Second Letter T= Frame parts of the loads are interconnected and earthed at Load Side



http://electricalnotes.wordpress.com/category/uncategorized/
http://electricalnotes.wordpress.com/2011/09/05/type-of-earthing-systems-in-electrical-distribution/
http://electricalnotes.wordpress.com/2011/09/05/type-of-earthing-systems-in-electrical-distribution/#comments

Page 230

It is compulsory to install an over voltage limiter between the MV/LV transformer neutral point and earth.

If the neutral is not accessible, the overvoltage limiter is installed between a phase and earth.

It runs off external over voltages, transmitted by the transformer, to the earth and protects the low voltage network from a voltage increase due to flashover between the

transformer’s medium voltage and low voltage windings.

1. System providing the best service continuity during use.

2. When an insulation fault occurs, the short-circuit current is very low.

3. Higher operational safety only a capacitive current flows, which is caused by the system leakage capacitance if an earth fault occurs.

4. Better accident prevention the fault current is limited by the body impedance, earthing resistance and the high impedance of the earth fault loop.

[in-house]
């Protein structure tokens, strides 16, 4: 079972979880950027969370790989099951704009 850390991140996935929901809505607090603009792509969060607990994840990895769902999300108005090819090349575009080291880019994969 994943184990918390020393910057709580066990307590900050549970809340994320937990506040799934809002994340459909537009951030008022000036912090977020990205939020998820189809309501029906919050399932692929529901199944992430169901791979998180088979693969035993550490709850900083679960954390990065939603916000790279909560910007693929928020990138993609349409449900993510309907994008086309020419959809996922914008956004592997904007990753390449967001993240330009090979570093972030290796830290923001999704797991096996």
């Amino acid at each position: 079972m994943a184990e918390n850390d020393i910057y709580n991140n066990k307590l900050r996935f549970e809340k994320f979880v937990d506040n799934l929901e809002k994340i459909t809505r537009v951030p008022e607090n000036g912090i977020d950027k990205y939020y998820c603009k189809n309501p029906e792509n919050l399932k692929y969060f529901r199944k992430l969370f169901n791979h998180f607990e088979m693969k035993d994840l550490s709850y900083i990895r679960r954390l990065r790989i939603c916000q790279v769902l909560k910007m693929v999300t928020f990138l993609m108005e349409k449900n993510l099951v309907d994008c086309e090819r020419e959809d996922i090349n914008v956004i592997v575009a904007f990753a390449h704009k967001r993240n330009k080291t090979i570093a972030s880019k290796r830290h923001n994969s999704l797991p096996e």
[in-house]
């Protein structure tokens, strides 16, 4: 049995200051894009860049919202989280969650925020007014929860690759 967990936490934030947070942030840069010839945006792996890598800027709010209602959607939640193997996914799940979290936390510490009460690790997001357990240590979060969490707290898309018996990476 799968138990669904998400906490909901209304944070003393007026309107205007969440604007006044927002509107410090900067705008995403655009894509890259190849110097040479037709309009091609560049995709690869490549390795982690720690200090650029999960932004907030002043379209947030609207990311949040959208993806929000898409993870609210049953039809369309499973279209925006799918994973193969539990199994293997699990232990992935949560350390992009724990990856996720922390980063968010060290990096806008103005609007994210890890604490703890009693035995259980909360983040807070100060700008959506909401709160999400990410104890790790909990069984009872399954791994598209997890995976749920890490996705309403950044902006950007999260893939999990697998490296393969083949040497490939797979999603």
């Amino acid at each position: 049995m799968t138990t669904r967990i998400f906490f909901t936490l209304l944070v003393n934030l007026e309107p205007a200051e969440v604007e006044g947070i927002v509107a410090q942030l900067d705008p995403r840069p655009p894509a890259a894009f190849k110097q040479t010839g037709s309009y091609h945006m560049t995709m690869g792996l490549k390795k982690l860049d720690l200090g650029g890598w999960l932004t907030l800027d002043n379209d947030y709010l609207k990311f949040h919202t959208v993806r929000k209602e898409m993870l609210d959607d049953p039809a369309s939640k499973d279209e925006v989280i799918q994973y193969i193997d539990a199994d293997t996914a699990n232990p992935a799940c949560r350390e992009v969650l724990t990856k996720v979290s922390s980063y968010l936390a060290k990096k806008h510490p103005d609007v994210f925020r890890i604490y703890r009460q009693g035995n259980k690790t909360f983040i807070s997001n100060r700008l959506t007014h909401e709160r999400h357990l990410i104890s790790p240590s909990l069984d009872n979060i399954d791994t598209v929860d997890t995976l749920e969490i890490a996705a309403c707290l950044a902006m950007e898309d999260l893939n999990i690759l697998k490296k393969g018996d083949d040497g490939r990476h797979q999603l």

1. Requires presence of maintenance personnel to monitor and locate the first fault during use.

2. Requires a good level of network insulation (High leakage current must be supplied by insulating transformers).

3. Overvoltage limiters must be installed.

4. Requires all the installation’s exposed conductive parts to be Same Voltage level. If this is not possible RCDs must be installed.

5. Locating faults is difficult in widespread networks.

6. When an insulation fault with reference to the earth occurs, the voltage of the two healthy phases in relation to the earth take on the value of the phase-to-phase voltage So

when Select Size of equipments it is need to higher insulation level of the Equipments.

7. The risk of high internal over voltages making it advisable to reinforce the equipment insulation.

8. The compulsory insulation monitoring, with visual and audible indication of the first fault if tripping is not triggered until the second fault occurs.

9. Protection against direct and indirect contact is not guaranteed.